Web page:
I don’t envy the people left the challenge in front of them. They have to try and turn something that was from day one a grift, into an actual legitimate company that has a chance as a going concern, while dealing with all the baggage. Remember; Lordstown was ‘founded’ by Steve Burns. The same one that was at Workhorse and promised the W-15 electric pickup in 2016, 2017, 2018, and 2019. And the same one that sold the entire W-15 IP package including prototypes to himself at Lordstown for just $12M. That’s the ‘Endurance.’ An old Workhorse design that never even got prototyped.

    There’s no more VC money coming – getting caught by the SEC made sure of that. There’s no more nakedly corrupt sweetheart deals for basically free factories coming. Their visible intellectual property assets are minimal to nonexistent (half the truck depended on vaporware, the other half on now long obsolete technology that banner customer UPS very publicly abandoned as inferior.) And even if it wasn’t, it is hilariously outclassed by EV pickups you can buy today – there’s literally no point at all in even attempting to progress to a production model.
    But they might have a future as a consulting or component manufacturer at least.

    Oh, and folks who think Workhorse is in a better state… literally the only thing they’ve successfully shipped is vocational bodies on other people’s chassis. The C1000 they finally shipped in ’21? All 41 that shipped were recalled for failing to comply with US safety standards, then finally admitted they couldn’t meet the customer requirements, what few they might be able to build will be sold as trainer vehicles only, and the design is completely unsalvageable. (Oh, and that they’re also under investigation by the SEC and DOJ for fraud under Steve Burns. Whoops…)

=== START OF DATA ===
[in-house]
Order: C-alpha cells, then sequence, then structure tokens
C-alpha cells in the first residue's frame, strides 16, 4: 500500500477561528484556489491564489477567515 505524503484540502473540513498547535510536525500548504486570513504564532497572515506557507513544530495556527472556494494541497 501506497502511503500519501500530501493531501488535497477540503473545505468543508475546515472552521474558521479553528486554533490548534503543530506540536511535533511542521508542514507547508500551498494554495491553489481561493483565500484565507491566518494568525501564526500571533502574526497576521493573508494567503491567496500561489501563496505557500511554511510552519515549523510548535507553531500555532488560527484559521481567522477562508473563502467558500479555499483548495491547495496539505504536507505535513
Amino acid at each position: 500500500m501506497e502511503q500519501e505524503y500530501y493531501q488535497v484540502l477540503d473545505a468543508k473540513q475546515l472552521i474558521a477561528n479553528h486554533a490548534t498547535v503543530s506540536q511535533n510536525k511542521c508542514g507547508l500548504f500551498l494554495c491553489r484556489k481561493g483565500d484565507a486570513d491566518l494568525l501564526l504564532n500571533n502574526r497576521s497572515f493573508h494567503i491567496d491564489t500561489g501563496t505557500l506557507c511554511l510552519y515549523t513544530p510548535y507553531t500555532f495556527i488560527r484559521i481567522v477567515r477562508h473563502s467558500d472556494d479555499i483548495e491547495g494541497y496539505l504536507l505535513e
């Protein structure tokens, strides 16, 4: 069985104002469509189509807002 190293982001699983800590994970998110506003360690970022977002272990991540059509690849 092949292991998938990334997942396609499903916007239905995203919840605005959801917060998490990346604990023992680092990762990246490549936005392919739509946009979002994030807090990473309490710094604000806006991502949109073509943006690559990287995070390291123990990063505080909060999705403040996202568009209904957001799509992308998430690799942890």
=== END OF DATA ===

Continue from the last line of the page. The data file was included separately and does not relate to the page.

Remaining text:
“I’d love to know, what’s one car that used to be everywhere in your area but is now rarer than hen’s teeth?”

    XJ Cherokees. This is Rust Belt territory – David can tell you why, but he’ll insist that it’s fine and he totally can fix the unibody structural rails with a Harbor Freight MIG using bailing wire, some duct tape, and those holes are totally fine.

    Which I suppose is why I’m eyeing a shockingly rust free one in purple. The trim is sun faded beyond repair of course, it’s definitely been in a front collision, but the rockers are clean as hell.

  8. I remember when Chevy Novas, Plymouth Volares, and their associated cousins ruled the roads. Everything from basic grocery getter trim to heavily optioned muscle cars. There was something for everyone, teenagers to seniors. Did someone pass a law to clear them off the roads? Poof, they were gone.

  9. It’s funny; the Pacific Northwest for some reason seems to be the Parking Lot That Time Forgot. Lots of cars around up here that have vanished from other places. Ford EXP? There was one for sale at a buy-here-pay-here lot not long ago. 1st gen Cavalier convertible? Someone dailies one; I see it quite often. Early round-headlight Subaru Brat? I can tell you right where one is street-parked. You don’t see any of them in great quantities, but if you keep an eye out, one example of almost anything will eventually turn up.